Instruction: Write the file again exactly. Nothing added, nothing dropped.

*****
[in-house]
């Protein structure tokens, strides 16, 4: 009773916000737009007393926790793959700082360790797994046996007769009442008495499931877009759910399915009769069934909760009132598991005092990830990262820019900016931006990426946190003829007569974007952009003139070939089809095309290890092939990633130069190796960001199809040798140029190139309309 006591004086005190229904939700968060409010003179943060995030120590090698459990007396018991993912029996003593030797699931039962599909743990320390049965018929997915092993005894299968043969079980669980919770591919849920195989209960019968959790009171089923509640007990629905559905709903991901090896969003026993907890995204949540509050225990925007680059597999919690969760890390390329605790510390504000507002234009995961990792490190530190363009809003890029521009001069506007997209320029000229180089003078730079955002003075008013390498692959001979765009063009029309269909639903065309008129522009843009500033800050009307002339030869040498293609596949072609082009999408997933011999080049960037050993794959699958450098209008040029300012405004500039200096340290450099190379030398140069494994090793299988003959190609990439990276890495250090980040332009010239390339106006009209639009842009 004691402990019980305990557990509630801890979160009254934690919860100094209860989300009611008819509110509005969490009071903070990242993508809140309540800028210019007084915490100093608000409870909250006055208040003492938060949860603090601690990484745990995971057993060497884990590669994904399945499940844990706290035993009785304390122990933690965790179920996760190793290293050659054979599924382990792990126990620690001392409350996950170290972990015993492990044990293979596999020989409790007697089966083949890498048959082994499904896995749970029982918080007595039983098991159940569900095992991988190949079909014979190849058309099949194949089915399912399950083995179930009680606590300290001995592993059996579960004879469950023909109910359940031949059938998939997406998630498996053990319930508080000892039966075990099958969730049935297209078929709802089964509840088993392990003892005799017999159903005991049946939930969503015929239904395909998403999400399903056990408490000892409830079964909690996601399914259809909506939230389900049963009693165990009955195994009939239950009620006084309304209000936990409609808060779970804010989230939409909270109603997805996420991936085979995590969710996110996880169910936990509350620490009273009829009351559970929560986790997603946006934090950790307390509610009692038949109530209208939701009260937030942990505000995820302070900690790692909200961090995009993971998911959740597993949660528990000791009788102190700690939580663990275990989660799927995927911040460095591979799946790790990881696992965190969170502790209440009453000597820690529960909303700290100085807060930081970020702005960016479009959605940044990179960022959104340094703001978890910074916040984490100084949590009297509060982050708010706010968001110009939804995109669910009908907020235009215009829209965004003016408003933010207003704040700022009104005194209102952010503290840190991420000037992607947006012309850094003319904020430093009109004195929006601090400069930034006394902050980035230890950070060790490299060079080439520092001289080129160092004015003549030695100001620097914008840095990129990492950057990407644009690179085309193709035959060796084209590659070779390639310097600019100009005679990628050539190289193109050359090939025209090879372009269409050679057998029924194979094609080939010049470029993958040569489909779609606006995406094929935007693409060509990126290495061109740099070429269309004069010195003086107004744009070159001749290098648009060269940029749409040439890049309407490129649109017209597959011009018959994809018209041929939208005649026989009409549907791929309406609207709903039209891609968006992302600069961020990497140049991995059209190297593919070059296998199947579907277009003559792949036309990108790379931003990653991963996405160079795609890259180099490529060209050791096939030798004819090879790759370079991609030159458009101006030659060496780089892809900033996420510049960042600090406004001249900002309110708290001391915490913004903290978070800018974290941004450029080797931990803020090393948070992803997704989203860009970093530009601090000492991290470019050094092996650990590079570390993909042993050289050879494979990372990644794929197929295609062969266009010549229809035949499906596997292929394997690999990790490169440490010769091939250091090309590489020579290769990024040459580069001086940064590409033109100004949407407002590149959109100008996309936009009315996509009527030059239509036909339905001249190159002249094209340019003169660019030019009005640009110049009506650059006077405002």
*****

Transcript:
[in-house]
């Protein structure tokens, strides 16, 4: 009773916000737009007393926790793959700082360790797994046996007769009442008495499931877009759910399915009769069934909760009132598991005092990830990262820019900016931006990426946190003829007569974007952009003139070939089809095309290890092939990633130069190796960001199809040798140029190139309309 006591004086005190229904939700968060409010003179943060995030120590090698459990007396018991993912029996003593030797699931039962599909743990320390049965018929997915092993005894299968043969079980669980919770591919849920195989209960019968959790009171089923509640007990629905559905709903991901090896969003026993907890995204949540509050225990925007680059597999919690969760890390390329605790510390504000507002234009995961990792490190530190363009809003890029521009001069506007997209320029000229180089003078730079955002003075008013390498692959001979765009063009029309269909639903065309008129522009843009500033800050009307002339030869040498293609596949072609082009999408997933011999080049960037050993794959699958450098209008040029300012405004500039200096340290450099190379030398140069494994090793299988003959190609990439990276890495250090980040332009010239390339106006009209639009842009 004691402990019980305990557990509630801890979160009254934690919860100094209860989300009611008819509110509005969490009071903070990242993508809140309540800028210019007084915490100093608000409870909250006055208040003492938060949860603090601690990484745990995971057993060497884990590669994904399945499940844990706290035993009785304390122990933690965790179920996760190793290293050659054979599924382990792990126990620690001392409350996950170290972990015993492990044990293979596999020989409790007697089966083949890498048959082994499904896995749970029982918080007595039983098991159940569900095992991988190949079909014979190849058309099949194949089915399912399950083995179930009680606590300290001995592993059996579960004879469950023909109910359940031949059938998939997406998630498996053990319930508080000892039966075990099958969730049935297209078929709802089964509840088993392990003892005799017999159903005991049946939930969503015929239904395909998403999400399903056990408490000892409830079964909690996601399914259809909506939230389900049963009693165990009955195994009939239950009620006084309304209000936990409609808060779970804010989230939409909270109603997805996420991936085979995590969710996110996880169910936990509350620490009273009829009351559970929560986790997603946006934090950790307390509610009692038949109530209208939701009260937030942990505000995820302070900690790692909200961090995009993971998911959740597993949660528990000791009788102190700690939580663990275990989660799927995927911040460095591979799946790790990881696992965190969170502790209440009453000597820690529960909303700290100085807060930081970020702005960016479009959605940044990179960022959104340094703001978890910074916040984490100084949590009297509060982050708010706010968001110009939804995109669910009908907020235009215009829209965004003016408003933010207003704040700022009104005194209102952010503290840190991420000037992607947006012309850094003319904020430093009109004195929006601090400069930034006394902050980035230890950070060790490299060079080439520092001289080129160092004015003549030695100001620097914008840095990129990492950057990407644009690179085309193709035959060796084209590659070779390639310097600019100009005679990628050539190289193109050359090939025209090879372009269409050679057998029924194979094609080939010049470029993958040569489909779609606006995406094929935007693409060509990126290495061109740099070429269309004069010195003086107004744009070159001749290098648009060269940029749409040439890049309407490129649109017209597959011009018959994809018209041929939208005649026989009409549907791929309406609207709903039209891609968006992302600069961020990497140049991995059209190297593919070059296998199947579907277009003559792949036309990108790379931003990653991963996405160079795609890259180099490529060209050791096939030798004819090879790759370079991609030159458009101006030659060496780089892809900033996420510049960042600090406004001249900002309110708290001391915490913004903290978070800018974290941004450029080797931990803020090393948070992803997704989203860009970093530009601090000492991290470019050094092996650990590079570390993909042993050289050879494979990372990644794929197929295609062969266009010549229809035949499906596997292929394997690999990790490169440490010769091939250091090309590489020579290769990024040459580069001086940064590409033109100004949407407002590149959109100008996309936009009315996509009527030059239509036909339905001249190159002249094209340019003169660019030019009005640009110049009506650059006077405002």